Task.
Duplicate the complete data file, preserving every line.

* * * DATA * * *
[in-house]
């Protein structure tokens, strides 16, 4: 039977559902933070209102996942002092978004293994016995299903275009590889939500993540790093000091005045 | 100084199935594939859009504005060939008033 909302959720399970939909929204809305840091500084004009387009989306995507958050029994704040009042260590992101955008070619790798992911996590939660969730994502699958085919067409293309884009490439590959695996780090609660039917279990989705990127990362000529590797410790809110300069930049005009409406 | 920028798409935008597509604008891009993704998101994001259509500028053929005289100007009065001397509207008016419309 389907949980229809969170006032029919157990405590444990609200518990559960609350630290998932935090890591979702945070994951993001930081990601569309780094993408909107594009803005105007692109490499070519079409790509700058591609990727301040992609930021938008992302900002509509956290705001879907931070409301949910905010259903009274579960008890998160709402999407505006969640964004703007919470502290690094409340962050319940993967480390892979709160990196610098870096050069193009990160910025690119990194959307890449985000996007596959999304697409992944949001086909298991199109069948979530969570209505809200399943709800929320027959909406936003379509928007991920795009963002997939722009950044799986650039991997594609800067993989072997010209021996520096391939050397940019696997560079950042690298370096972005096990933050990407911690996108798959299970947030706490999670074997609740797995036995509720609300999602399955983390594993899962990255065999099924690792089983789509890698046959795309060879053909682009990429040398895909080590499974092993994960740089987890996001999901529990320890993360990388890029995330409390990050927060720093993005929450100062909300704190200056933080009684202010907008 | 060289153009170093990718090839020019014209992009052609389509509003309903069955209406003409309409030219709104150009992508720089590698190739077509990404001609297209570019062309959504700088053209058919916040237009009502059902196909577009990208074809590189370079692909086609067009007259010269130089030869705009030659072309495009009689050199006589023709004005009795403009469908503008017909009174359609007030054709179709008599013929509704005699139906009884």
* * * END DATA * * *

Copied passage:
[in-house]
């Protein structure tokens, strides 16, 4: 039977559902933070209102996942002092978004293994016995299903275009590889939500993540790093000091005045 | 100084199935594939859009504005060939008033 909302959720399970939909929204809305840091500084004009387009989306995507958050029994704040009042260590992101955008070619790798992911996590939660969730994502699958085919067409293309884009490439590959695996780090609660039917279990989705990127990362000529590797410790809110300069930049005009409406 | 920028798409935008597509604008891009993704998101994001259509500028053929005289100007009065001397509207008016419309 389907949980229809969170006032029919157990405590444990609200518990559960609350630290998932935090890591979702945070994951993001930081990601569309780094993408909107594009803005105007692109490499070519079409790509700058591609990727301040992609930021938008992302900002509509956290705001879907931070409301949910905010259903009274579960008890998160709402999407505006969640964004703007919470502290690094409340962050319940993967480390892979709160990196610098870096050069193009990160910025690119990194959307890449985000996007596959999304697409992944949001086909298991199109069948979530969570209505809200399943709800929320027959909406936003379509928007991920795009963002997939722009950044799986650039991997594609800067993989072997010209021996520096391939050397940019696997560079950042690298370096972005096990933050990407911690996108798959299970947030706490999670074997609740797995036995509720609300999602399955983390594993899962990255065999099924690792089983789509890698046959795309060879053909682009990429040398895909080590499974092993994960740089987890996001999901529990320890993360990388890029995330409390990050927060720093993005929450100062909300704190200056933080009684202010907008 | 060289153009170093990718090839020019014209992009052609389509509003309903069955209406003409309409030219709104150009992508720089590698190739077509990404001609297209570019062309959504700088053209058919916040237009009502059902196909577009990208074809590189370079692909086609067009007259010269130089030869705009030659072309495009009689050199006589023709004005009795403009469908503008017909009174359609007030054709179709008599013929509704005699139906009884």